Three campus members, who are leaders in promoting ethnic diversity at UCSF, have been named winners of the Martin Luther King Jr. Award.
The winners -- who will be honored Tuesday, Jan. 25, noon to 2 p.m., at a ceremony in Cole Hall as part of Martin Luther King Jr. Commemoration Week at UCSF - are: Carmen Portillo, RN, PhD, FAAN, associate professor in the School of Nursing's Department of Community Health Systems; Charles Alexander, PhD, associate dean for student affairs in the School of Dentistry; and Katherine Lupton, a fourth-year medical student.
Carmen Portillo, the faculty winner of the award, came to UCSF in 1990 and in many ways has promoted cultural diversity. "As result of her mentoring, junior faculty and students from underrepresented ethnic groups have more successfully weathered the strains of campus life, and new approaches have been developed to reach out to underrepresented communities to support and encourage individual applications to our graduate programs," said an award nominator from the School of Nursing.
Portillo has given her time to serve on numerous committees, including the University Committee on Affirmative Action and Diversity and the Academic Senate Committee on Equal Opportunity. She served for eight years a sponsor of the School of Nursing Hispanic Nurses' Support Group and five years as a consultant to the School's Recruitment and Retention Committee. For five years, she coordinated the School's Hispanic Nurses' Symposium, and she was a founding member of the Faculty Mentor Program.
She has also served on several national professional and policy groups, including the National Association of Hispanic Nurses, in which she has addressed the unacceptable shortage of Latino nurses and nursing faculty.
Charles Alexander, selected to receive the Martin Luther King Jr. Award in the staff category, established the nation's first Post Baccaluareate Program exclusively for dental students. The program is designed to boost dental admission test scores and basic science grades of students who intend to practice in underserved communities. In six years, 79 of the 80 students in the program have gained admittance to a dental school.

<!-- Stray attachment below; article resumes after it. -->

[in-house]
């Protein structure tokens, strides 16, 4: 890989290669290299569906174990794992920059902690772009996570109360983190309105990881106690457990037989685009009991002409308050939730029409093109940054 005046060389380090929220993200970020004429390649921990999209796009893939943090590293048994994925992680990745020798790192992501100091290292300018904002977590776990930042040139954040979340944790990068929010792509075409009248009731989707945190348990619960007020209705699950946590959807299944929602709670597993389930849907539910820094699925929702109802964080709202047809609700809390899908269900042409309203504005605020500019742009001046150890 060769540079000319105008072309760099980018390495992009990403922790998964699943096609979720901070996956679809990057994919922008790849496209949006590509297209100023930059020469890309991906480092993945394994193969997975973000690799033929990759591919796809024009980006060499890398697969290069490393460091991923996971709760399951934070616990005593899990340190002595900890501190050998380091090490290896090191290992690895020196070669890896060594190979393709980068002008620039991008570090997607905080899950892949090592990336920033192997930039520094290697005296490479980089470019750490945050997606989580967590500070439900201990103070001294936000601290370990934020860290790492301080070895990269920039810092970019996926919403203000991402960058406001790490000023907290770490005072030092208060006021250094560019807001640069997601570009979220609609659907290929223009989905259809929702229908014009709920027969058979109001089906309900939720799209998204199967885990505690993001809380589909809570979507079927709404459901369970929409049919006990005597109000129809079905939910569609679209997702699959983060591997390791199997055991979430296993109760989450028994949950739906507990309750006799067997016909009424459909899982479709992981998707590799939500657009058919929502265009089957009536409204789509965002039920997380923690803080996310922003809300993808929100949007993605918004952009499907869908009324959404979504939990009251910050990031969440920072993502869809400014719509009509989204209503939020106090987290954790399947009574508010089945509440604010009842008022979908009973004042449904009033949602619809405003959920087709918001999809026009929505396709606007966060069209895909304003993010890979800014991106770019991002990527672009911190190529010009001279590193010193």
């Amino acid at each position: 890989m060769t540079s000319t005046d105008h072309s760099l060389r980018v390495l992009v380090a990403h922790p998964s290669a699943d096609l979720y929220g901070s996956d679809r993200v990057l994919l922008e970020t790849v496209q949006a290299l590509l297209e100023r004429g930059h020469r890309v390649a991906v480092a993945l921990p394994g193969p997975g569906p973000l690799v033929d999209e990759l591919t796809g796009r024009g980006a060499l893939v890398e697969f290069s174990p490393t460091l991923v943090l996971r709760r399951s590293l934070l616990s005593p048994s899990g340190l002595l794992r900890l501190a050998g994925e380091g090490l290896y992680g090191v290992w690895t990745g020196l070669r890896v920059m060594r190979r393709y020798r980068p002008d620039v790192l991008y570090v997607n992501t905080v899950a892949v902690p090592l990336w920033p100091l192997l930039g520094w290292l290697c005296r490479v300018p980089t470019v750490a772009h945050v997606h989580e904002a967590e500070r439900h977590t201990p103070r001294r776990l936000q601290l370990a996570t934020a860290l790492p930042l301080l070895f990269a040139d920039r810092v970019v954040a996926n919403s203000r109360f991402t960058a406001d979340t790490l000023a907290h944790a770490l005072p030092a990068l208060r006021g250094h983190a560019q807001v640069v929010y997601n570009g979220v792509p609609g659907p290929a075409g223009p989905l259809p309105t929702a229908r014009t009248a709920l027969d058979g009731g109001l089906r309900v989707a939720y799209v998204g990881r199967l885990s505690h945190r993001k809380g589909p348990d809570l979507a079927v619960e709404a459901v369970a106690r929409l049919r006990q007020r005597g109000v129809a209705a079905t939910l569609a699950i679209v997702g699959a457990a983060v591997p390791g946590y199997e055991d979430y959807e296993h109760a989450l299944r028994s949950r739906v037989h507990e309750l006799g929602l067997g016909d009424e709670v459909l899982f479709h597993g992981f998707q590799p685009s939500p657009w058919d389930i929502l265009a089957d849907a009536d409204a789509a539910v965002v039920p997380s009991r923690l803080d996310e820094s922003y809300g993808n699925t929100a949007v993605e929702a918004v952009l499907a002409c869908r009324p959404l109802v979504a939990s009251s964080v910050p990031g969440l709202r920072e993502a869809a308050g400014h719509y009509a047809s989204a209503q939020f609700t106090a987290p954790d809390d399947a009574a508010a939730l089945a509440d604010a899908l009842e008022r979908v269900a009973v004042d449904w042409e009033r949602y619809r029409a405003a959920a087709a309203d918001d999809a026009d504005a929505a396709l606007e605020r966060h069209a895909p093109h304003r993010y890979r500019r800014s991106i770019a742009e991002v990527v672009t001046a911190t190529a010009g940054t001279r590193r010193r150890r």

Alexander and his unit also administer: the Dental Mentorship Program, an alliance between UCSF and San Francisco high schools that brings students into the dental clinics to observe fourth-year dental students and postgraduate residents at work; the Health Sciences Enrichment Program, which introduces high school students who are considering college and careers to UCSF health science and students professionals; and the Undergraduate Mentorship Program, designed to create a pool of students, particularly from underrepresented, disadvantaged and minority backgrounds, who are interested in a dental career. In the latter program, of the 138 participating students, 68 have gone on to dental school and six others are pursuing postgraduate degrees.
He also holds posts on community and national organizations, including director of the Western Region of the National Association of Medical Minority Educators.
Katherine Lupton has made community service and outreach a focus of hers even through four years of medical school. In her first two years here, she served as chair of the Native American Health Alliance, recruiting Native students to the School of Medicine and designing a series of speakers and presentations for UCSF's First Annual Native American Heritage Month Celebration.
In her second year at UCSF, she co-founded "Medlink," a student-initiated and student-run academic enrichment program to encourage underreprsented high school students in San Francisco to consider careers in health care. She has spent countless hours working with students, developing a health curriculum and networking with other groups to ensure success of the program.
She currently is pursing an Area of Concentration (AoC) in Community Health and Social Advocacy, a new School of Medicine elective program comparable to a "minor" in college. For her AoC project, Lupton is examining institutional support of students of color.